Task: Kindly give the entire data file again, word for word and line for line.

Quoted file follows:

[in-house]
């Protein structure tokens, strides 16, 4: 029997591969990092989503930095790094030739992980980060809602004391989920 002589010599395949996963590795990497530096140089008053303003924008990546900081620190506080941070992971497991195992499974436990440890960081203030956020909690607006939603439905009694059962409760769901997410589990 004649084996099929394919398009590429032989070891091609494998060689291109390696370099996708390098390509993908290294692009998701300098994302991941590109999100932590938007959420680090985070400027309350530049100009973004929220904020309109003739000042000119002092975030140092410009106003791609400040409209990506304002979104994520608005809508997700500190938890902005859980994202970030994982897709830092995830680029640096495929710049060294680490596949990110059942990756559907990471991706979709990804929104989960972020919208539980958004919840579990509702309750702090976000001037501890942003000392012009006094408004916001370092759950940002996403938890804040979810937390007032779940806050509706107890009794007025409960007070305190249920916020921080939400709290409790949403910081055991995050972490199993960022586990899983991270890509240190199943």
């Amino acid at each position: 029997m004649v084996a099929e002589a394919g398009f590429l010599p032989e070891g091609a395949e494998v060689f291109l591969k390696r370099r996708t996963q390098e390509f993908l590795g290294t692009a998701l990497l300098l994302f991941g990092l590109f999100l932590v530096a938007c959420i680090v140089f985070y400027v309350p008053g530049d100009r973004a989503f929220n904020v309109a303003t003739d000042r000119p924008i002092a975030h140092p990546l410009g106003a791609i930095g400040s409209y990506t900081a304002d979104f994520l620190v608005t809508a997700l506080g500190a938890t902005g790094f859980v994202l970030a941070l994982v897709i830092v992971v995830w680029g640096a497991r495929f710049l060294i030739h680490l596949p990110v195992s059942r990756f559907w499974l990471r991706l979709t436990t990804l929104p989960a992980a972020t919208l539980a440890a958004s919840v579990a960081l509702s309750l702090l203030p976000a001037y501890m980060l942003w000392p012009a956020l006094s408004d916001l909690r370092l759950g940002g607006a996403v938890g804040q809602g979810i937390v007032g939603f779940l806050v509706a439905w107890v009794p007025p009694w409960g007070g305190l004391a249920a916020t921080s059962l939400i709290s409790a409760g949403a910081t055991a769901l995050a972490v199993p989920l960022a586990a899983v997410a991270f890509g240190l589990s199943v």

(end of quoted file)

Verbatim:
[in-house]
């Protein structure tokens, strides 16, 4: 029997591969990092989503930095790094030739992980980060809602004391989920 002589010599395949996963590795990497530096140089008053303003924008990546900081620190506080941070992971497991195992499974436990440890960081203030956020909690607006939603439905009694059962409760769901997410589990 004649084996099929394919398009590429032989070891091609494998060689291109390696370099996708390098390509993908290294692009998701300098994302991941590109999100932590938007959420680090985070400027309350530049100009973004929220904020309109003739000042000119002092975030140092410009106003791609400040409209990506304002979104994520608005809508997700500190938890902005859980994202970030994982897709830092995830680029640096495929710049060294680490596949990110059942990756559907990471991706979709990804929104989960972020919208539980958004919840579990509702309750702090976000001037501890942003000392012009006094408004916001370092759950940002996403938890804040979810937390007032779940806050509706107890009794007025409960007070305190249920916020921080939400709290409790949403910081055991995050972490199993960022586990899983991270890509240190199943």
């Amino acid at each position: 029997m004649v084996a099929e002589a394919g398009f590429l010599p032989e070891g091609a395949e494998v060689f291109l591969k390696r370099r996708t996963q390098e390509f993908l590795g290294t692009a998701l990497l300098l994302f991941g990092l590109f999100l932590v530096a938007c959420i680090v140089f985070y400027v309350p008053g530049d100009r973004a989503f929220n904020v309109a303003t003739d000042r000119p924008i002092a975030h140092p990546l410009g106003a791609i930095g400040s409209y990506t900081a304002d979104f994520l620190v608005t809508a997700l506080g500190a938890t902005g790094f859980v994202l970030a941070l994982v897709i830092v992971v995830w680029g640096a497991r495929f710049l060294i030739h680490l596949p990110v195992s059942r990756f559907w499974l990471r991706l979709t436990t990804l929104p989960a992980a972020t919208l539980a440890a958004s919840v579990a960081l509702s309750l702090l203030p976000a001037y501890m980060l942003w000392p012009a956020l006094s408004d916001l909690r370092l759950g940002g607006a996403v938890g804040q809602g979810i937390v007032g939603f779940l806050v509706a439905w107890v009794p007025p009694w409960g007070g305190l004391a249920a916020t921080s059962l939400i709290s409790a409760g949403a910081t055991a769901l995050a972490v199993p989920l960022a586990a899983v997410a991270f890509g240190l589990s199943v």